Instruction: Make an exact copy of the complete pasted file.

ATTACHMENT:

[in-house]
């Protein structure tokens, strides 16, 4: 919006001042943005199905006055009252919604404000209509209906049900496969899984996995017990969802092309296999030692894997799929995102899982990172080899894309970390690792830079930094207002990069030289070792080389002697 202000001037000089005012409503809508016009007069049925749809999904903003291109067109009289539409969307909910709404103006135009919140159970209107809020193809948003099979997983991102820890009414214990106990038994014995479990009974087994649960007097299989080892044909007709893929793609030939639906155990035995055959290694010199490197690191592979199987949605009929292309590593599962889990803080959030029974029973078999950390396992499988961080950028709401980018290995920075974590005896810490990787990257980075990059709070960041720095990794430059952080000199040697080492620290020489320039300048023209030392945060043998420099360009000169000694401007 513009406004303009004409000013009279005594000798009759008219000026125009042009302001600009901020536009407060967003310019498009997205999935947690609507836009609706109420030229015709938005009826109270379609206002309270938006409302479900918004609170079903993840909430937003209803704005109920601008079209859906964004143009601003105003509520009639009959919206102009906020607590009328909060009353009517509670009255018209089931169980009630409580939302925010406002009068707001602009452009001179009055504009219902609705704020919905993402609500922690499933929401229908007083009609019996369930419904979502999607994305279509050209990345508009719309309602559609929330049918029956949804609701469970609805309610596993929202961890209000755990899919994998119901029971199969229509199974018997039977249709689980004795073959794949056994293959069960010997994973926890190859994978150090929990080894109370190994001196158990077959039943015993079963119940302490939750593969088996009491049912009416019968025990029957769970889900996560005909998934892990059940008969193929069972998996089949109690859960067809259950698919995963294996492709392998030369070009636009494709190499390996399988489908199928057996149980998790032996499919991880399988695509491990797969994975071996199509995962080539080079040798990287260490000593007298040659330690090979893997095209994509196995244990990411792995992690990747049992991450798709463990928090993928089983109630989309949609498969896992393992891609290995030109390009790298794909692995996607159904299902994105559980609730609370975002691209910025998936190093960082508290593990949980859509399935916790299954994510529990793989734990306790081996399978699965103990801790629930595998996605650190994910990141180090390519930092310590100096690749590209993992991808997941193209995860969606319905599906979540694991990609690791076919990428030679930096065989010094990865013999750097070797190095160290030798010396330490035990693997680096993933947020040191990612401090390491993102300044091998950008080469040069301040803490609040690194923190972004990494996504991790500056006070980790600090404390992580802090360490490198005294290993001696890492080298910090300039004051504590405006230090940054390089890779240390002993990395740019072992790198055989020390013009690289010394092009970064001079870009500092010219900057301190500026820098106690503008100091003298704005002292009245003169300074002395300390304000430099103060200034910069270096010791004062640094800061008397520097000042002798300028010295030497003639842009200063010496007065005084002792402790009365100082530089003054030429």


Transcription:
[in-house]
């Protein structure tokens, strides 16, 4: 919006001042943005199905006055009252919604404000209509209906049900496969899984996995017990969802092309296999030692894997799929995102899982990172080899894309970390690792830079930094207002990069030289070792080389002697 202000001037000089005012409503809508016009007069049925749809999904903003291109067109009289539409969307909910709404103006135009919140159970209107809020193809948003099979997983991102820890009414214990106990038994014995479990009974087994649960007097299989080892044909007709893929793609030939639906155990035995055959290694010199490197690191592979199987949605009929292309590593599962889990803080959030029974029973078999950390396992499988961080950028709401980018290995920075974590005896810490990787990257980075990059709070960041720095990794430059952080000199040697080492620290020489320039300048023209030392945060043998420099360009000169000694401007 513009406004303009004409000013009279005594000798009759008219000026125009042009302001600009901020536009407060967003310019498009997205999935947690609507836009609706109420030229015709938005009826109270379609206002309270938006409302479900918004609170079903993840909430937003209803704005109920601008079209859906964004143009601003105003509520009639009959919206102009906020607590009328909060009353009517509670009255018209089931169980009630409580939302925010406002009068707001602009452009001179009055504009219902609705704020919905993402609500922690499933929401229908007083009609019996369930419904979502999607994305279509050209990345508009719309309602559609929330049918029956949804609701469970609805309610596993929202961890209000755990899919994998119901029971199969229509199974018997039977249709689980004795073959794949056994293959069960010997994973926890190859994978150090929990080894109370190994001196158990077959039943015993079963119940302490939750593969088996009491049912009416019968025990029957769970889900996560005909998934892990059940008969193929069972998996089949109690859960067809259950698919995963294996492709392998030369070009636009494709190499390996399988489908199928057996149980998790032996499919991880399988695509491990797969994975071996199509995962080539080079040798990287260490000593007298040659330690090979893997095209994509196995244990990411792995992690990747049992991450798709463990928090993928089983109630989309949609498969896992393992891609290995030109390009790298794909692995996607159904299902994105559980609730609370975002691209910025998936190093960082508290593990949980859509399935916790299954994510529990793989734990306790081996399978699965103990801790629930595998996605650190994910990141180090390519930092310590100096690749590209993992991808997941193209995860969606319905599906979540694991990609690791076919990428030679930096065989010094990865013999750097070797190095160290030798010396330490035990693997680096993933947020040191990612401090390491993102300044091998950008080469040069301040803490609040690194923190972004990494996504991790500056006070980790600090404390992580802090360490490198005294290993001696890492080298910090300039004051504590405006230090940054390089890779240390002993990395740019072992790198055989020390013009690289010394092009970064001079870009500092010219900057301190500026820098106690503008100091003298704005002292009245003169300074002395300390304000430099103060200034910069270096010791004062640094800061008397520097000042002798300028010295030497003639842009200063010496007065005084002792402790009365100082530089003054030429």